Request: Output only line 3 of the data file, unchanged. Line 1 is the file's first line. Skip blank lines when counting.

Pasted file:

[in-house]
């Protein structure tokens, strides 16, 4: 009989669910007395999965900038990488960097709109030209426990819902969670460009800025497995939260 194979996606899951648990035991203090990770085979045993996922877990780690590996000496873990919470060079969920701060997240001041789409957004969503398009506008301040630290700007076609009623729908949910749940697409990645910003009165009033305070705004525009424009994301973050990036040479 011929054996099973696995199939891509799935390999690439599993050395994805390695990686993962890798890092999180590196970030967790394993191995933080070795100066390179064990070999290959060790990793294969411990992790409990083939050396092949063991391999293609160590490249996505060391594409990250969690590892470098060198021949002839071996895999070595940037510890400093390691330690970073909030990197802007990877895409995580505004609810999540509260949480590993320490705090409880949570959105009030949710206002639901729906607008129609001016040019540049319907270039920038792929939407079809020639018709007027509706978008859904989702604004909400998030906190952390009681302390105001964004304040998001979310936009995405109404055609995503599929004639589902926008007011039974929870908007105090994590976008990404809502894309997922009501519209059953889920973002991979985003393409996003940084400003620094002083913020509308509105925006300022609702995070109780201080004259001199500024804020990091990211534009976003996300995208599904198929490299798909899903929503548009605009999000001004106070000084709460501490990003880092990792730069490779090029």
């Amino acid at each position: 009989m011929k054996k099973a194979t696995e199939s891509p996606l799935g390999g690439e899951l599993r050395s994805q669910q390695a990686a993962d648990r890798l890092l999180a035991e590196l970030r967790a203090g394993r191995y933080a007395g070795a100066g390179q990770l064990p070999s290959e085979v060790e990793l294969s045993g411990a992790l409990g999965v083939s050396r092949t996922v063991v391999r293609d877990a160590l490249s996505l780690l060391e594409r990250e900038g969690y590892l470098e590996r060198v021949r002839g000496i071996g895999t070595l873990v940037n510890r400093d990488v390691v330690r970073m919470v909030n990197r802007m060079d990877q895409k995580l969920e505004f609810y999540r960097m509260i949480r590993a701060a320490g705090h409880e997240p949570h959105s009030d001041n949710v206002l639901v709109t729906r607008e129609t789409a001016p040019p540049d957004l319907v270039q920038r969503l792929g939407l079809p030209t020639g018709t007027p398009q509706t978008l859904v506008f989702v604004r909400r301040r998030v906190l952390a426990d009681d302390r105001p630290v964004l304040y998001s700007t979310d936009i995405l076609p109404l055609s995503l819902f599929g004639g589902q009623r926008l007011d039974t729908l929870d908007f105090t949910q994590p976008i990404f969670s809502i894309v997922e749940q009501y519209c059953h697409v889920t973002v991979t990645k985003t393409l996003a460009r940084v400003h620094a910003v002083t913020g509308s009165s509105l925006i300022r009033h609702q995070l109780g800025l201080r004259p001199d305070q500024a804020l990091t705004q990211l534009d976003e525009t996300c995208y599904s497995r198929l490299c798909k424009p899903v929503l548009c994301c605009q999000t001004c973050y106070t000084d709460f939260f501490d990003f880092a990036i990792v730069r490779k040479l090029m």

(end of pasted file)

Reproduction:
């Amino acid at each position: 009989m011929k054996k099973a194979t696995e199939s891509p996606l799935g390999g690439e899951l599993r050395s994805q669910q390695a990686a993962d648990r890798l890092l999180a035991e590196l970030r967790a203090g394993r191995y933080a007395g070795a100066g390179q990770l064990p070999s290959e085979v060790e990793l294969s045993g411990a992790l409990g999965v083939s050396r092949t996922v063991v391999r293609d877990a160590l490249s996505l780690l060391e594409r990250e900038g969690y590892l470098e590996r060198v021949r002839g000496i071996g895999t070595l873990v940037n510890r400093d990488v390691v330690r970073m919470v909030n990197r802007m060079d990877q895409k995580l969920e505004f609810y999540r960097m509260i949480r590993a701060a320490g705090h409880e997240p949570h959105s009030d001041n949710v206002l639901v709109t729906r607008e129609t789409a001016p040019p540049d957004l319907v270039q920038r969503l792929g939407l079809p030209t020639g018709t007027p398009q509706t978008l859904v506008f989702v604004r909400r301040r998030v906190l952390a426990d009681d302390r105001p630290v964004l304040y998001s700007t979310d936009i995405l076609p109404l055609s995503l819902f599929g004639g589902q009623r926008l007011d039974t729908l929870d908007f105090t949910q994590p976008i990404f969670s809502i894309v997922e749940q009501y519209c059953h697409v889920t973002v991979t990645k985003t393409l996003a460009r940084v400003h620094a910003v002083t913020g509308s009165s509105l925006i300022r009033h609702q995070l109780g800025l201080r004259p001199d305070q500024a804020l990091t705004q990211l534009d976003e525009t996300c995208y599904s497995r198929l490299c798909k424009p899903v929503l548009c994301c605009q999000t001004c973050y106070t000084d709460f939260f501490d990003f880092a990036i990792v730069r490779k040479l090029m």